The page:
Article 68 of the European Patent Convention provides that the effect of revocation or amendment of a patent is retrospective – the patent is deemed to have never been granted or to have always been in its amended form. The question for the Supreme Court was whether Zodiac was entitled to argue at the forthcoming enquiry as to damages that Virgin had suffered no loss because there had been no infringement of the patent as amended, as a result of the retrospective effect of revocation or amendment. The answer would depend on the concept of res judicata and cause of action estoppel: "that once a cause of action has been held to exist or not to exist, that outcome may not be challenged by either party in subsequent proceedings." In this context, the cause of action was infringement of a valid patent. Cause of action estoppel serves to protect final judgments on the issues of infringement or validity so that the parties have certainty once a decision has been made. Once the Court of Appeal had decided that the European patent was valid (a key element of the patent infringement cause of action), and all avenues of appeal had been exhausted, Zodiac could not challenge this finding in later proceedings, such as the enquiry as to damages. Virgin argued that, at such an enquiry, Zodiac should be estopped from asserting that the patent in its unamended form was invalid or was not infringed.

The Supreme Court's decision

In its judgment, the Supreme Court reversed the decision of the Court of Appeal and held that Zodiac could deploy arguments relating to the fact that the patent had been subsequently amended, and hence Virgin had suffered no loss. As a result, the Supreme Court thought that Virgin might only recover zero (or nominal) damages. The Supreme Court found that there was no cause of action estoppel because Zodiac was not re-opening the question of validity of the patent (as decided by the Court of Appeal), but instead was relying on the "mere fact of amendment, not on the reasons why it happened."

In reaching its decision, the Supreme Court overturned a line of Court of Appeal authorities including Unilin Beheer v Berry Floor (2007), Coflexip v Stolt Offshore MS (No 2) (2004) and Poulton v Adjustable Cover and Boiler Block (1908). In the Virgin case, the Court of Appeal had considered itself bound by these decisions. In the Supreme Court, while considering Coflexip, Lord Sumption accepted that cause of action estoppel is an absolute rule, but only in relation to points actually decided on the earlier occasion. In that case, the "consequences of the patent’s revocation had not been decided on the earlier occasion, and could not have been because it had not happened." The majority of the Court of Appeal in that decision had been wrong to suppose that the court would be rehearing the question of validity during the enquiry as opposed to considering the effect of the revocation of the patent. Revocation is an act in rem (as opposed to in personam), which affects a patent's status as against the World.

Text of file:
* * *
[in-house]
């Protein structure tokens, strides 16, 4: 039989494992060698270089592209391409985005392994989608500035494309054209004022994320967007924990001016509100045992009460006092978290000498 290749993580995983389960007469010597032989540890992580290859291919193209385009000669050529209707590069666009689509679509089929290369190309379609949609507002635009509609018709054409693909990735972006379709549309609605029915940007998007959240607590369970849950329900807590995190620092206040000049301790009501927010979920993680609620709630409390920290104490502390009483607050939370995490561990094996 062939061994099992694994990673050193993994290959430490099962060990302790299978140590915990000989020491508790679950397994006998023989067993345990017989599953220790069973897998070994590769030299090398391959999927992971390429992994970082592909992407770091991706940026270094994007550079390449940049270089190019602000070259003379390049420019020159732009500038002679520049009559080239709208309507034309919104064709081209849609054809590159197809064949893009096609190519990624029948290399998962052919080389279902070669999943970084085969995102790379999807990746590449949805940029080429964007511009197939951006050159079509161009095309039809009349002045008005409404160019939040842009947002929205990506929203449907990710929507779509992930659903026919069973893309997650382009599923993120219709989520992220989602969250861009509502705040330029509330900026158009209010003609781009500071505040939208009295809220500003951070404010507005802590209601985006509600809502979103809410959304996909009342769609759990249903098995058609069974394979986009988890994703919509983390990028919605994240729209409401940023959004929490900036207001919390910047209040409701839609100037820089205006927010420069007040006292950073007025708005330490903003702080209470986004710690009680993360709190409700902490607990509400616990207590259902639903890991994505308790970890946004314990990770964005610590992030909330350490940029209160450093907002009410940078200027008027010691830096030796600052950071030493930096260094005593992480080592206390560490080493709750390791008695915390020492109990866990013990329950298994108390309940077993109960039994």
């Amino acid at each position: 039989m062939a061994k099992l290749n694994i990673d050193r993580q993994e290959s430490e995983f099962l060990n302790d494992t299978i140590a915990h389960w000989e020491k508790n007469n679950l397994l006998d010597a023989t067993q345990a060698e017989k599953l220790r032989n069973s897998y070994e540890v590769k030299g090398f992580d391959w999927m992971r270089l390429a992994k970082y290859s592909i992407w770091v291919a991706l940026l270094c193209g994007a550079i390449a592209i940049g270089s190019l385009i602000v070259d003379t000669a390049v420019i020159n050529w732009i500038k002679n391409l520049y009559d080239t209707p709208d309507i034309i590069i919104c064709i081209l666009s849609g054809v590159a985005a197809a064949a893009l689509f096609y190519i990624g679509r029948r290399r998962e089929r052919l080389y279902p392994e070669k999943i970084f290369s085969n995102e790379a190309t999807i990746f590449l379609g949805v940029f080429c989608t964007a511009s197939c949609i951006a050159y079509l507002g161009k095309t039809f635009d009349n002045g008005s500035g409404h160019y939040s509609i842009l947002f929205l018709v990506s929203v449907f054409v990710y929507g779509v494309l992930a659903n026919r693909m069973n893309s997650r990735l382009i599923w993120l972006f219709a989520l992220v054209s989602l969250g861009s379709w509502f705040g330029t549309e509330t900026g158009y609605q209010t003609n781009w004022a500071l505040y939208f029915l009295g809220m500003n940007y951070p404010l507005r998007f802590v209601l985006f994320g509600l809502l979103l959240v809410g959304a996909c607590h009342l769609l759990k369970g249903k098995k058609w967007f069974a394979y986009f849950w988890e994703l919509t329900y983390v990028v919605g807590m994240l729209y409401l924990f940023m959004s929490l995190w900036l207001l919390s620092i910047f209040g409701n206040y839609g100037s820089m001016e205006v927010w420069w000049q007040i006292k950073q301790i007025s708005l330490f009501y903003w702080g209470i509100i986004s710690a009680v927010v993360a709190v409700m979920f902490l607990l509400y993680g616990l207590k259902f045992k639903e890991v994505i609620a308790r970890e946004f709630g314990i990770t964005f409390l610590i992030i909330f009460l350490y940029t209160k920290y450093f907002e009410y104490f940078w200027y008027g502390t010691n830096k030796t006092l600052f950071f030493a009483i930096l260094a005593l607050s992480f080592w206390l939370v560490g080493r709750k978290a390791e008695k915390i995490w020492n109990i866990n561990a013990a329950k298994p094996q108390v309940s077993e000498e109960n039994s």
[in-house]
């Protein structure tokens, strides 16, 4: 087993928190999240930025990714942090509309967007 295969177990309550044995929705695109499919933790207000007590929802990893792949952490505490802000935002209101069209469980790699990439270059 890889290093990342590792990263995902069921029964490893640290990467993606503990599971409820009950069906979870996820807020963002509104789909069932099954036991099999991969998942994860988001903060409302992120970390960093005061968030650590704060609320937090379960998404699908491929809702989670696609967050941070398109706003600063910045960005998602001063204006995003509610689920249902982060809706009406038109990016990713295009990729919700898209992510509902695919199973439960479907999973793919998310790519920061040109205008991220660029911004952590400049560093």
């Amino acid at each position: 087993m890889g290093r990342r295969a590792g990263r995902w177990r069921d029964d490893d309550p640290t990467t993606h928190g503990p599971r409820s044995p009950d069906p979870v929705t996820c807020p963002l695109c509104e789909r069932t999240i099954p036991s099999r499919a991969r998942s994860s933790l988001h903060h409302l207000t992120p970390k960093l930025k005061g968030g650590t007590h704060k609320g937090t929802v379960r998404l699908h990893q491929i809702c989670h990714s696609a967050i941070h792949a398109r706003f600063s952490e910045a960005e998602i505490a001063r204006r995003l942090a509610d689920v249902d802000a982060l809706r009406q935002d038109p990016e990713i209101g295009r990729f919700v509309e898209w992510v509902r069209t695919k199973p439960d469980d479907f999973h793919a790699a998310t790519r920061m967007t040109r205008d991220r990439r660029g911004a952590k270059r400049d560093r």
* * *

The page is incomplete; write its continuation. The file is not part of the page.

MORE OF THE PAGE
Lord Neuberger used a counterfactual argument to illustrate the same point. If, after Zodiac had been found to infringe the patent, party X had made a product that was identical to Zodiac's, and a court had decided that X's product did not infringe Virgin's patent, then this would not assist Zodiac. The reason is that the question of infringement is specific to the parties concerned (in personam). On the present facts, Zodiac was raising the new fact of revocation (irrespective of the ground for that revocation) and not re-opening the issue of validity.

Policy arguments

Lord Sumption acknowledged the "vexation" caused by the pursuit of parallel proceedings on the validity of the patent, which in theory could be a policy reason for refusing the appeal, but held that this was "an inescapable feature of the statutory scheme", which had been envisaged by those who drafted the legislation. Simply ignoring the outcome of one of the two sets of proceedings would not make the vexation more tolerable.